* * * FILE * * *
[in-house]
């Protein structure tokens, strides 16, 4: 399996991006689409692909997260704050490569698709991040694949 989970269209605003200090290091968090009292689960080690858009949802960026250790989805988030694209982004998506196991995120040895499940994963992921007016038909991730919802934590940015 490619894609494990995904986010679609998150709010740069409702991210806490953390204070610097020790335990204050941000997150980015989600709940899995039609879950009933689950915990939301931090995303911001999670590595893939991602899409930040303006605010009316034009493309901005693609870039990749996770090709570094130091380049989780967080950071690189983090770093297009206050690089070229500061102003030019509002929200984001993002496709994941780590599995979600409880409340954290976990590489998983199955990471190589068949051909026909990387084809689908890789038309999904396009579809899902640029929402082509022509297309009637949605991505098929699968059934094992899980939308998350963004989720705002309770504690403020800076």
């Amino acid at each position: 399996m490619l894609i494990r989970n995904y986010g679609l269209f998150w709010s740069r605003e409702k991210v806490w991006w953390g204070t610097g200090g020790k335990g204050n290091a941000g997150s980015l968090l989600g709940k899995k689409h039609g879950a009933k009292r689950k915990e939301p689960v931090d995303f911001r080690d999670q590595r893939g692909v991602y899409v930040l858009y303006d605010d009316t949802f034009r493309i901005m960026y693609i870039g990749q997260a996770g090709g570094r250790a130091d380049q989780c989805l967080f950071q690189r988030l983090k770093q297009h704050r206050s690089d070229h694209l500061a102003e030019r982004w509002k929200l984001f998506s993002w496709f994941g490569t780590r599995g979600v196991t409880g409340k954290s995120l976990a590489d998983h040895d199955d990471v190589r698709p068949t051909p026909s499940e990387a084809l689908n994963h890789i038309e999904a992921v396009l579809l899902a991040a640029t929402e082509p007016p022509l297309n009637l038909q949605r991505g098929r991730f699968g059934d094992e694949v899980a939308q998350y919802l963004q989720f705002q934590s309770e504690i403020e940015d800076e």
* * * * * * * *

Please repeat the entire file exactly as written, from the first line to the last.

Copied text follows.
[in-house]
């Protein structure tokens, strides 16, 4: 399996991006689409692909997260704050490569698709991040694949 989970269209605003200090290091968090009292689960080690858009949802960026250790989805988030694209982004998506196991995120040895499940994963992921007016038909991730919802934590940015 490619894609494990995904986010679609998150709010740069409702991210806490953390204070610097020790335990204050941000997150980015989600709940899995039609879950009933689950915990939301931090995303911001999670590595893939991602899409930040303006605010009316034009493309901005693609870039990749996770090709570094130091380049989780967080950071690189983090770093297009206050690089070229500061102003030019509002929200984001993002496709994941780590599995979600409880409340954290976990590489998983199955990471190589068949051909026909990387084809689908890789038309999904396009579809899902640029929402082509022509297309009637949605991505098929699968059934094992899980939308998350963004989720705002309770504690403020800076």
């Amino acid at each position: 399996m490619l894609i494990r989970n995904y986010g679609l269209f998150w709010s740069r605003e409702k991210v806490w991006w953390g204070t610097g200090g020790k335990g204050n290091a941000g997150s980015l968090l989600g709940k899995k689409h039609g879950a009933k009292r689950k915990e939301p689960v931090d995303f911001r080690d999670q590595r893939g692909v991602y899409v930040l858009y303006d605010d009316t949802f034009r493309i901005m960026y693609i870039g990749q997260a996770g090709g570094r250790a130091d380049q989780c989805l967080f950071q690189r988030l983090k770093q297009h704050r206050s690089d070229h694209l500061a102003e030019r982004w509002k929200l984001f998506s993002w496709f994941g490569t780590r599995g979600v196991t409880g409340k954290s995120l976990a590489d998983h040895d199955d990471v190589r698709p068949t051909p026909s499940e990387a084809l689908n994963h890789i038309e999904a992921v396009l579809l899902a991040a640029t929402e082509p007016p022509l297309n009637l038909q949605r991505g098929r991730f699968g059934d094992e694949v899980a939308q998350y919802l963004q989720f705002q934590s309770e504690i403020e940015d800076e």